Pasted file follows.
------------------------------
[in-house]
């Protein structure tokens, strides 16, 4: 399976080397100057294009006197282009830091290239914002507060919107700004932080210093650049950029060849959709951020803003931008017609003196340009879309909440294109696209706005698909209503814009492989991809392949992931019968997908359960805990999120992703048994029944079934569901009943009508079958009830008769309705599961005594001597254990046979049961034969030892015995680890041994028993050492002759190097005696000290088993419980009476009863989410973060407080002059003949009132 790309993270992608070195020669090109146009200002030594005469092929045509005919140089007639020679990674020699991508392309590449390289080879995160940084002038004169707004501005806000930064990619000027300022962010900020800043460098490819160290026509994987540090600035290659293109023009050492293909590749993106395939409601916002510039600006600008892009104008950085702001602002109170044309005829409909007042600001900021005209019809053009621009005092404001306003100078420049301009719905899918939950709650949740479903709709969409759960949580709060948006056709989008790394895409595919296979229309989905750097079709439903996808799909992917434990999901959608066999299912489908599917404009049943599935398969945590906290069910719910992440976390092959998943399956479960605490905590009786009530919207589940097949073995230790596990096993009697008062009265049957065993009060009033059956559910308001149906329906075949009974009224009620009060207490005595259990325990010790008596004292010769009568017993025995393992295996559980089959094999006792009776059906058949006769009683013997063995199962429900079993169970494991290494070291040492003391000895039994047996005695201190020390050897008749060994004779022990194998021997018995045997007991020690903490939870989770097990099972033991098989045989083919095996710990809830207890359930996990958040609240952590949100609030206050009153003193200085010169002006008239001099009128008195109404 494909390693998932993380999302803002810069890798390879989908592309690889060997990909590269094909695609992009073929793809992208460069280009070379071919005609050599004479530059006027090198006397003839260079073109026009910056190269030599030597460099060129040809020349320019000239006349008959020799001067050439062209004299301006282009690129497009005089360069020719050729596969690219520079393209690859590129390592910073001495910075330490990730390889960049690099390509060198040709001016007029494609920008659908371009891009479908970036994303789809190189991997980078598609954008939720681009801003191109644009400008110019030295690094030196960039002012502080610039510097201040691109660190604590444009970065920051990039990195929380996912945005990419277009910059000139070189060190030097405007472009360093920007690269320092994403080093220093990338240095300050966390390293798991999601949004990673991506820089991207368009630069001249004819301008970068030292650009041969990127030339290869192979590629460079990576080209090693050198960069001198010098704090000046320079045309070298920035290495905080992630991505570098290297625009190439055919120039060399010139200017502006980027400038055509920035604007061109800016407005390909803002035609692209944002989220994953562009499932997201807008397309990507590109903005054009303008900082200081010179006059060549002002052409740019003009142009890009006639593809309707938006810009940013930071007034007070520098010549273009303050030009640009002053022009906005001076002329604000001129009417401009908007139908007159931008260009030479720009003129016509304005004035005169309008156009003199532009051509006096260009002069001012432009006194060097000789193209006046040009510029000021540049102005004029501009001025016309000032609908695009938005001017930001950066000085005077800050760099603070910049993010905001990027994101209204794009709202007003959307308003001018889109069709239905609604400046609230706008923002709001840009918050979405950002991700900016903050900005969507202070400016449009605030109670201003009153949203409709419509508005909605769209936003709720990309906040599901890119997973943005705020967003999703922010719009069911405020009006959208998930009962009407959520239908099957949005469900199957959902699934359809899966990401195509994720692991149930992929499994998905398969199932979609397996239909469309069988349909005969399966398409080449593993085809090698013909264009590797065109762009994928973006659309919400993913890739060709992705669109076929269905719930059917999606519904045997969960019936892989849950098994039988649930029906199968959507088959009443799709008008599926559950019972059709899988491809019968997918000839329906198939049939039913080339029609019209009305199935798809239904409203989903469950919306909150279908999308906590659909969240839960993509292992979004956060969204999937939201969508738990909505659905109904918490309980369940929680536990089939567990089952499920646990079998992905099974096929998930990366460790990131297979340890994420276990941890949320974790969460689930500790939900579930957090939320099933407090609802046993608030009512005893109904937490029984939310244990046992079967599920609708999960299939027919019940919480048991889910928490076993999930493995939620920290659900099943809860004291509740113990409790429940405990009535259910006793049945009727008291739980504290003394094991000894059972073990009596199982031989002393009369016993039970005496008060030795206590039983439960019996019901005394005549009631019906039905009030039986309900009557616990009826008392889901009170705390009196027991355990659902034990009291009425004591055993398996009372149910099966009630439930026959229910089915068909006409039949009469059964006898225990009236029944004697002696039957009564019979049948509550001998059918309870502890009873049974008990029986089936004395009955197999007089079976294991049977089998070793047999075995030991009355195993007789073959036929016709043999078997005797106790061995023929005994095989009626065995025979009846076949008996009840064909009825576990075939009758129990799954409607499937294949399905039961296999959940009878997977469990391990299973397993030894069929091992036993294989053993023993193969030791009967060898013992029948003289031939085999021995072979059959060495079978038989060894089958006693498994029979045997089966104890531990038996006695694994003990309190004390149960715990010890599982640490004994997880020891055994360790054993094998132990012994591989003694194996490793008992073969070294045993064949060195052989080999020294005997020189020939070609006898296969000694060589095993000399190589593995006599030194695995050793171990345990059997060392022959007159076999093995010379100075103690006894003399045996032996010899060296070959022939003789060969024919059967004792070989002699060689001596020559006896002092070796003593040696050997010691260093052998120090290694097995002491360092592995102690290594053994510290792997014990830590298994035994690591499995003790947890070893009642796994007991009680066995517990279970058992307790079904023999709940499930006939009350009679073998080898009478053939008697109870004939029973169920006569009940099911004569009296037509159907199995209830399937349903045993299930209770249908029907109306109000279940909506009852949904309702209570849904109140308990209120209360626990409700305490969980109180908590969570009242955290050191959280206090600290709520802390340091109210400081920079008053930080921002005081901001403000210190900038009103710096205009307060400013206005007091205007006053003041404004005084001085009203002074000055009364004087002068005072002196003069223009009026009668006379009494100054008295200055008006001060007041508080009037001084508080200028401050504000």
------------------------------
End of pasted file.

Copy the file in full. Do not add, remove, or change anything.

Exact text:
[in-house]
């Protein structure tokens, strides 16, 4: 399976080397100057294009006197282009830091290239914002507060919107700004932080210093650049950029060849959709951020803003931008017609003196340009879309909440294109696209706005698909209503814009492989991809392949992931019968997908359960805990999120992703048994029944079934569901009943009508079958009830008769309705599961005594001597254990046979049961034969030892015995680890041994028993050492002759190097005696000290088993419980009476009863989410973060407080002059003949009132 790309993270992608070195020669090109146009200002030594005469092929045509005919140089007639020679990674020699991508392309590449390289080879995160940084002038004169707004501005806000930064990619000027300022962010900020800043460098490819160290026509994987540090600035290659293109023009050492293909590749993106395939409601916002510039600006600008892009104008950085702001602002109170044309005829409909007042600001900021005209019809053009621009005092404001306003100078420049301009719905899918939950709650949740479903709709969409759960949580709060948006056709989008790394895409595919296979229309989905750097079709439903996808799909992917434990999901959608066999299912489908599917404009049943599935398969945590906290069910719910992440976390092959998943399956479960605490905590009786009530919207589940097949073995230790596990096993009697008062009265049957065993009060009033059956559910308001149906329906075949009974009224009620009060207490005595259990325990010790008596004292010769009568017993025995393992295996559980089959094999006792009776059906058949006769009683013997063995199962429900079993169970494991290494070291040492003391000895039994047996005695201190020390050897008749060994004779022990194998021997018995045997007991020690903490939870989770097990099972033991098989045989083919095996710990809830207890359930996990958040609240952590949100609030206050009153003193200085010169002006008239001099009128008195109404 494909390693998932993380999302803002810069890798390879989908592309690889060997990909590269094909695609992009073929793809992208460069280009070379071919005609050599004479530059006027090198006397003839260079073109026009910056190269030599030597460099060129040809020349320019000239006349008959020799001067050439062209004299301006282009690129497009005089360069020719050729596969690219520079393209690859590129390592910073001495910075330490990730390889960049690099390509060198040709001016007029494609920008659908371009891009479908970036994303789809190189991997980078598609954008939720681009801003191109644009400008110019030295690094030196960039002012502080610039510097201040691109660190604590444009970065920051990039990195929380996912945005990419277009910059000139070189060190030097405007472009360093920007690269320092994403080093220093990338240095300050966390390293798991999601949004990673991506820089991207368009630069001249004819301008970068030292650009041969990127030339290869192979590629460079990576080209090693050198960069001198010098704090000046320079045309070298920035290495905080992630991505570098290297625009190439055919120039060399010139200017502006980027400038055509920035604007061109800016407005390909803002035609692209944002989220994953562009499932997201807008397309990507590109903005054009303008900082200081010179006059060549002002052409740019003009142009890009006639593809309707938006810009940013930071007034007070520098010549273009303050030009640009002053022009906005001076002329604000001129009417401009908007139908007159931008260009030479720009003129016509304005004035005169309008156009003199532009051509006096260009002069001012432009006194060097000789193209006046040009510029000021540049102005004029501009001025016309000032609908695009938005001017930001950066000085005077800050760099603070910049993010905001990027994101209204794009709202007003959307308003001018889109069709239905609604400046609230706008923002709001840009918050979405950002991700900016903050900005969507202070400016449009605030109670201003009153949203409709419509508005909605769209936003709720990309906040599901890119997973943005705020967003999703922010719009069911405020009006959208998930009962009407959520239908099957949005469900199957959902699934359809899966990401195509994720692991149930992929499994998905398969199932979609397996239909469309069988349909005969399966398409080449593993085809090698013909264009590797065109762009994928973006659309919400993913890739060709992705669109076929269905719930059917999606519904045997969960019936892989849950098994039988649930029906199968959507088959009443799709008008599926559950019972059709899988491809019968997918000839329906198939049939039913080339029609019209009305199935798809239904409203989903469950919306909150279908999308906590659909969240839960993509292992979004956060969204999937939201969508738990909505659905109904918490309980369940929680536990089939567990089952499920646990079998992905099974096929998930990366460790990131297979340890994420276990941890949320974790969460689930500790939900579930957090939320099933407090609802046993608030009512005893109904937490029984939310244990046992079967599920609708999960299939027919019940919480048991889910928490076993999930493995939620920290659900099943809860004291509740113990409790429940405990009535259910006793049945009727008291739980504290003394094991000894059972073990009596199982031989002393009369016993039970005496008060030795206590039983439960019996019901005394005549009631019906039905009030039986309900009557616990009826008392889901009170705390009196027991355990659902034990009291009425004591055993398996009372149910099966009630439930026959229910089915068909006409039949009469059964006898225990009236029944004697002696039957009564019979049948509550001998059918309870502890009873049974008990029986089936004395009955197999007089079976294991049977089998070793047999075995030991009355195993007789073959036929016709043999078997005797106790061995023929005994095989009626065995025979009846076949008996009840064909009825576990075939009758129990799954409607499937294949399905039961296999959940009878997977469990391990299973397993030894069929091992036993294989053993023993193969030791009967060898013992029948003289031939085999021995072979059959060495079978038989060894089958006693498994029979045997089966104890531990038996006695694994003990309190004390149960715990010890599982640490004994997880020891055994360790054993094998132990012994591989003694194996490793008992073969070294045993064949060195052989080999020294005997020189020939070609006898296969000694060589095993000399190589593995006599030194695995050793171990345990059997060392022959007159076999093995010379100075103690006894003399045996032996010899060296070959022939003789060969024919059967004792070989002699060689001596020559006896002092070796003593040696050997010691260093052998120090290694097995002491360092592995102690290594053994510290792997014990830590298994035994690591499995003790947890070893009642796994007991009680066995517990279970058992307790079904023999709940499930006939009350009679073998080898009478053939008697109870004939029973169920006569009940099911004569009296037509159907199995209830399937349903045993299930209770249908029907109306109000279940909506009852949904309702209570849904109140308990209120209360626990409700305490969980109180908590969570009242955290050191959280206090600290709520802390340091109210400081920079008053930080921002005081901001403000210190900038009103710096205009307060400013206005007091205007006053003041404004005084001085009203002074000055009364004087002068005072002196003069223009009026009668006379009494100054008295200055008006001060007041508080009037001084508080200028401050504000």